Faith United Methodist Church
March 2, 2014
Transfiguration Sunday
Rev. Krista-Beth Atwood

Scripture: Matthew 17:1-9

Prayer of Illumination:

Light of light, True God of true God, as you spoke from the pillar of cloud to Moses and the people, so you spoke from the bright cloud to Jesus and his disciples.  May your word live through us today, that our world of sorrow may be transfigured into joy.  Amen.

Sermon: Blinded by the Glory 

Any mountain climbers in our congregation this morning?  I’ve climbed a few mountains in Maine and a couple small mountains in Massachusetts and Connecticut.  Over the past few years Gary and I have even made our way up a couple of Vermont mountains.  Does Mt. Philo count?

When I was growing up my parents took me on vacation each year to the wilderness of Maine ~ Baxter State Park ~ where we would go hiking, backpacking, canoeing, and mountain climbing.  One year we got part way up Mt. Katahdin (to Chimney Pond) when the weather turned on us ~ the fog rolled in and it began to pour down wet, cold rain.  When we got back to camp we were freezing and totally soaked and it was too wet to even make a campfire.  That wasn’t by best hiking experience!

But this morning, in our Scripture, Jesus, along with Peter, James and John, are off on a mountain climbing expedition.  Now, we might wonder what mountain climbing had to do with the mission and ministry of Jesus, but if we think about it for a minute we can recall that mountains were often places where people encountered the presence of God.  We remember Moses going up Mt. Sinai and returning to the people with his face all aglow.  Jesus’ longest sermon in the Bible is the Sermon on the Mount.  In fact, many spiritual traditions portray mountaintops as points of divine / human contact.  So we may not be too far off base to suspect that something special is going to happen in this passage.

And happen it does, right?  This is a major ‘special effects’ moment in Jesus’ life.  Jesus was enveloped in a shining light.  His face glowed like the sun.  (Reminiscent of Moses.) His clothes were made whiter than any bleaching.  And then two of the giants of the faith appeared with him.  Moses and Elijah stood beside Jesus as a radiant cloud enveloped them and the voice of God declared, “This is my Son.  Listen to him.”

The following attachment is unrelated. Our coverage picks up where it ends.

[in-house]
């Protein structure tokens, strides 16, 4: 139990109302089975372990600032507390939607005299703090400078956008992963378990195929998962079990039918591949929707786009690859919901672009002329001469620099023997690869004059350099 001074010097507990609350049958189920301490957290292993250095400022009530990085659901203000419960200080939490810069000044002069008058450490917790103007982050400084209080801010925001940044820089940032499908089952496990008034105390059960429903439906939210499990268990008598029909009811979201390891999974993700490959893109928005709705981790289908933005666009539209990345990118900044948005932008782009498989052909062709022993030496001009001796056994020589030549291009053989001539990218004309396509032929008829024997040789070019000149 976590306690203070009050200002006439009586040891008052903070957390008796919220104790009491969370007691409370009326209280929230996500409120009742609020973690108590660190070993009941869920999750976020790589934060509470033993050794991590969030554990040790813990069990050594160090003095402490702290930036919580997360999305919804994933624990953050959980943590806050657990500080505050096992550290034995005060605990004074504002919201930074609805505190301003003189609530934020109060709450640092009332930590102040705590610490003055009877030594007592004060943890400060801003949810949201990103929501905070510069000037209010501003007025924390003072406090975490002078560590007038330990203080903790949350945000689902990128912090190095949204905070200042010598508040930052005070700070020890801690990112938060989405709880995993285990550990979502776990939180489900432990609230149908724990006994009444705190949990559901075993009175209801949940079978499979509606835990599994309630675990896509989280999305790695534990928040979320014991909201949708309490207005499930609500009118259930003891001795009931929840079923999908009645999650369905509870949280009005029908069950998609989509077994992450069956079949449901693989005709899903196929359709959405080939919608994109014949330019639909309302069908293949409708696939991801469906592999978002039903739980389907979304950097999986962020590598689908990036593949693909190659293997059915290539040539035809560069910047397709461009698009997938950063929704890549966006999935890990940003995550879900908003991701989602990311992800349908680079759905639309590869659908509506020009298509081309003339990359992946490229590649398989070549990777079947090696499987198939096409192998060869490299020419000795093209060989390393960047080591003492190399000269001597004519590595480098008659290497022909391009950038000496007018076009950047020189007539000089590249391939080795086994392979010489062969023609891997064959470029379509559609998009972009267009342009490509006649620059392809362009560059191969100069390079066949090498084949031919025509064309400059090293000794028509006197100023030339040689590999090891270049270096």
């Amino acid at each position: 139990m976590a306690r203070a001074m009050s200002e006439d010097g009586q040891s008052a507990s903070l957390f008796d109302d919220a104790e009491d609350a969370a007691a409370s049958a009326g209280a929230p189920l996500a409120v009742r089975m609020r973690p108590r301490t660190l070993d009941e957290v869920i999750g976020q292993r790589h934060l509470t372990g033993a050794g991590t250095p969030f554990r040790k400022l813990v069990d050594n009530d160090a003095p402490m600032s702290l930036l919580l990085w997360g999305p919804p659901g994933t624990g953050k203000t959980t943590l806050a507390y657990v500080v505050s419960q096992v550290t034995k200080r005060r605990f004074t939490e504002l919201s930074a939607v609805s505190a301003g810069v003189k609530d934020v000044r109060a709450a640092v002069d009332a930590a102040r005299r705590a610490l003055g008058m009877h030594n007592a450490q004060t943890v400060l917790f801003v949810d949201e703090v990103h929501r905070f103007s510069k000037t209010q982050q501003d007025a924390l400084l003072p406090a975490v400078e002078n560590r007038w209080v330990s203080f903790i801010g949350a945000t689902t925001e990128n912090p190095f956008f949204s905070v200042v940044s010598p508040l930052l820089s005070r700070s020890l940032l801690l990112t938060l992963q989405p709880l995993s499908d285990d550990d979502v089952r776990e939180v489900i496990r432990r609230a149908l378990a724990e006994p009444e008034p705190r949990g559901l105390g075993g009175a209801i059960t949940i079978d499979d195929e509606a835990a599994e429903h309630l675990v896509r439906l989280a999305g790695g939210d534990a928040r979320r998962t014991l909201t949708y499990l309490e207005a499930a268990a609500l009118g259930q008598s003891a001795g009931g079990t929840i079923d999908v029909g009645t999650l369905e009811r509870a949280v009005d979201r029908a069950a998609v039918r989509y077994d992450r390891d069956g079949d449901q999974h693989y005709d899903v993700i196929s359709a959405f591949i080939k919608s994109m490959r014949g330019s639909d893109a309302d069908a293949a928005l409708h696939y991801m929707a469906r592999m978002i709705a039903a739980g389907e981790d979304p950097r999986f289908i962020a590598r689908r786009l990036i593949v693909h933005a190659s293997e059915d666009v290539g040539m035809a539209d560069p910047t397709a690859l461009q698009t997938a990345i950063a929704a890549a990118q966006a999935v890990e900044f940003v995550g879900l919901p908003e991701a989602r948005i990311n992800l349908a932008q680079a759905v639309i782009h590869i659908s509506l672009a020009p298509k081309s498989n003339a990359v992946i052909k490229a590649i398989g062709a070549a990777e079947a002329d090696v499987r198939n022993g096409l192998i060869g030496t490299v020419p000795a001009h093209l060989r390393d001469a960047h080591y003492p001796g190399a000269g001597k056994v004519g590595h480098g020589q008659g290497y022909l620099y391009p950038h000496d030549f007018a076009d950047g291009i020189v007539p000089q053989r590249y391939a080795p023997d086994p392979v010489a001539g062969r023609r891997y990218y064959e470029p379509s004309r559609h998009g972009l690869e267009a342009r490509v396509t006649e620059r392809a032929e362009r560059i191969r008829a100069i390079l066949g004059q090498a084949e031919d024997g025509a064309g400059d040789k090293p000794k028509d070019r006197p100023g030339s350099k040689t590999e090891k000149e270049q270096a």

And while all this was going on, what did the disciples do? They reacted in two ways.  First they suggested making this mountain top miracle a permanent situation.  They wanted to move in, make booths and capture the glory forever.  Then they got scared and fell on their faces, blinking and shielding their eyes from the glare of God’s glory.  Blinded by the Light.  Overwhelmed by the glory of God.  Artists throughout the ages have tried to capture it.  Here is one example.  This simple hike turned into something quite spectacular.

And it’s clear that this experience had quite a profound effect on Peter, James and John.  The story of what we now call the “Transfiguration of Jesus” is included in three out of the four gospels.  Matthew, Mark and Luke each record this event.  And it is also mentioned in a fourth place in the New Testament.  In Peter’s second letter he alluded to it writing, “We ourselves heard this voice come from heaven, while we were with him on the holy mountain.”  This wasn’t something Peter easily forgot.

But we know that.  Because our own experiences of God’s glory are not easily forgotten either.  Our experiences may not be as dramatic as the disciples’, but they can be just as powerful.  You know what I’m talking about, right?  It may have been in the birth of a baby or an incredible experience of nature or an amazing sports play or another indescribable event. Frederick Buechner described those transfiguring moments as, “…fleeting instants when a human face is transformed by understanding or beauty or joy.”  This conversation makes me think of the Celtic idea of thin places.  Thin places where the divine breaks through and dances with humanity.

And it’s important to be reminded of these glory moments as we get ready to embark on our Lenten Journey.   It’s important, it seems to me, because these glory moments give us strength to get through the more difficult times.  As one preacher explained it, “The mountain top’s holy light was meant not to dazzle or overwhelm, but to empower and set free.”  I imagine that Peter, James and John drew strength from their mountain top moment as, later, they witnessed the events surrounding Jesus’ death and, even later, as they worked tirelessly to build the church and spread the Good News.

As much as they wanted to, the disciples didn’t stay up on that mountain with Jesus, Moses and Elijah, did they?  No.  What did they do?  Having been comforted and reassured by Jesus, they followed him down the mountain.  They went into the valley to do ministry and mission in Jesus’ name.  This is the same Jesus who leads us on and out into love and service today.

I heard a story that I would like to share with you as we close.   I think it relates, so here goes.  Some students asked their teacher, “Does your God work miracles?”  The teacher replied, “Well, it all depends on what you mean by miracle.  Some people say it’s a miracle when God does the will of the people.  We say it’s a miracle when people do the will of God.”  Amen?  Amen.